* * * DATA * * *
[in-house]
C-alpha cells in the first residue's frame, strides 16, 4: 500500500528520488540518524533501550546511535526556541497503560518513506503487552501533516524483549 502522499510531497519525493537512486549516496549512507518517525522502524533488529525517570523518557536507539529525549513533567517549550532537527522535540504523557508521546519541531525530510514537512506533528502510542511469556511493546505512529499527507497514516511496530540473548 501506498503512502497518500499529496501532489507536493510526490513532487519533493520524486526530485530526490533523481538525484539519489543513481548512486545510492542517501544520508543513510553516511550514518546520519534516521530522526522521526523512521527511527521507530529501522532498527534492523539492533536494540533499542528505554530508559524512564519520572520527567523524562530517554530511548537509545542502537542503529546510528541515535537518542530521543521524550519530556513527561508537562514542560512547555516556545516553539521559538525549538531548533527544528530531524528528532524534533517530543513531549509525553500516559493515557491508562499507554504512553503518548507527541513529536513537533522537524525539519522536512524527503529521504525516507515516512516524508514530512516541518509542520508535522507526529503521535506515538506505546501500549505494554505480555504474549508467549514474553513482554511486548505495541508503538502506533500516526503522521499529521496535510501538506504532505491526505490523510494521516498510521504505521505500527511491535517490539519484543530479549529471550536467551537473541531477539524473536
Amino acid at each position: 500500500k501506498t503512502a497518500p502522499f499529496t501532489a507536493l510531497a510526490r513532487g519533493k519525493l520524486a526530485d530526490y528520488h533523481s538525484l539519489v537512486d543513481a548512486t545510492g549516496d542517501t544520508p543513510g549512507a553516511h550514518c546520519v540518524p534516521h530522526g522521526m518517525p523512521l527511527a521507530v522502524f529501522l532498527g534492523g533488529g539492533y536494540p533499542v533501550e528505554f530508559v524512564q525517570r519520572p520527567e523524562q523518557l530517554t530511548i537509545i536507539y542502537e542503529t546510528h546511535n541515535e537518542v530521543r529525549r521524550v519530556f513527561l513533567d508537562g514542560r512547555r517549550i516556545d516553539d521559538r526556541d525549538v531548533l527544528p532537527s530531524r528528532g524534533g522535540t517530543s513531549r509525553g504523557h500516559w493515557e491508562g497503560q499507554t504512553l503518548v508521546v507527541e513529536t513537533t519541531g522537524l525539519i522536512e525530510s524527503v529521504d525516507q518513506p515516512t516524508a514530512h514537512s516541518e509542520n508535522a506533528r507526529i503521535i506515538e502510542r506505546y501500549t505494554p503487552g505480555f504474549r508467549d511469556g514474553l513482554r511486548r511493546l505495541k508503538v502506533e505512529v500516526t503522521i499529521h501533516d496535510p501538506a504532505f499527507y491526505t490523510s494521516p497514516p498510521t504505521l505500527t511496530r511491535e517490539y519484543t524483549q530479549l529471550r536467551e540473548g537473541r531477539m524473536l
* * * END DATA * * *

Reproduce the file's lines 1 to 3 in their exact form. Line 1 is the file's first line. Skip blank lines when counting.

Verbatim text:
[in-house]
C-alpha cells in the first residue's frame, strides 16, 4: 500500500528520488540518524533501550546511535526556541497503560518513506503487552501533516524483549 502522499510531497519525493537512486549516496549512507518517525522502524533488529525517570523518557536507539529525549513533567517549550532537527522535540504523557508521546519541531525530510514537512506533528502510542511469556511493546505512529499527507497514516511496530540473548 501506498503512502497518500499529496501532489507536493510526490513532487519533493520524486526530485530526490533523481538525484539519489543513481548512486545510492542517501544520508543513510553516511550514518546520519534516521530522526522521526523512521527511527521507530529501522532498527534492523539492533536494540533499542528505554530508559524512564519520572520527567523524562530517554530511548537509545542502537542503529546510528541515535537518542530521543521524550519530556513527561508537562514542560512547555516556545516553539521559538525549538531548533527544528530531524528528532524534533517530543513531549509525553500516559493515557491508562499507554504512553503518548507527541513529536513537533522537524525539519522536512524527503529521504525516507515516512516524508514530512516541518509542520508535522507526529503521535506515538506505546501500549505494554505480555504474549508467549514474553513482554511486548505495541508503538502506533500516526503522521499529521496535510501538506504532505491526505490523510494521516498510521504505521505500527511491535517490539519484543530479549529471550536467551537473541531477539524473536
Amino acid at each position: 500500500k501506498t503512502a497518500p502522499f499529496t501532489a507536493l510531497a510526490r513532487g519533493k519525493l520524486a526530485d530526490y528520488h533523481s538525484l539519489v537512486d543513481a548512486t545510492g549516496d542517501t544520508p543513510g549512507a553516511h550514518c546520519v540518524p534516521h530522526g522521526m518517525p523512521l527511527a521507530v522502524f529501522l532498527g534492523g533488529g539492533y536494540p533499542v533501550e528505554f530508559v524512564q525517570r519520572p520527567e523524562q523518557l530517554t530511548i537509545i536507539y542502537e542503529t546510528h546511535n541515535e537518542v530521543r529525549r521524550v519530556f513527561l513533567d508537562g514542560r512547555r517549550i516556545d516553539d521559538r526556541d525549538v531548533l527544528p532537527s530531524r528528532g524534533g522535540t517530543s513531549r509525553g504523557h500516559w493515557e491508562g497503560q499507554t504512553l503518548v508521546v507527541e513529536t513537533t519541531g522537524l525539519i522536512e525530510s524527503v529521504d525516507q518513506p515516512t516524508a514530512h514537512s516541518e509542520n508535522a506533528r507526529i503521535i506515538e502510542r506505546y501500549t505494554p503487552g505480555f504474549r508467549d511469556g514474553l513482554r511486548r511493546l505495541k508503538v502506533e505512529v500516526t503522521i499529521h501533516d496535510p501538506a504532505f499527507y491526505t490523510s494521516p497514516p498510521t504505521l505500527t511496530r511491535e517490539y519484543t524483549q530479549l529471550r536467551e540473548g537473541r531477539m524473536l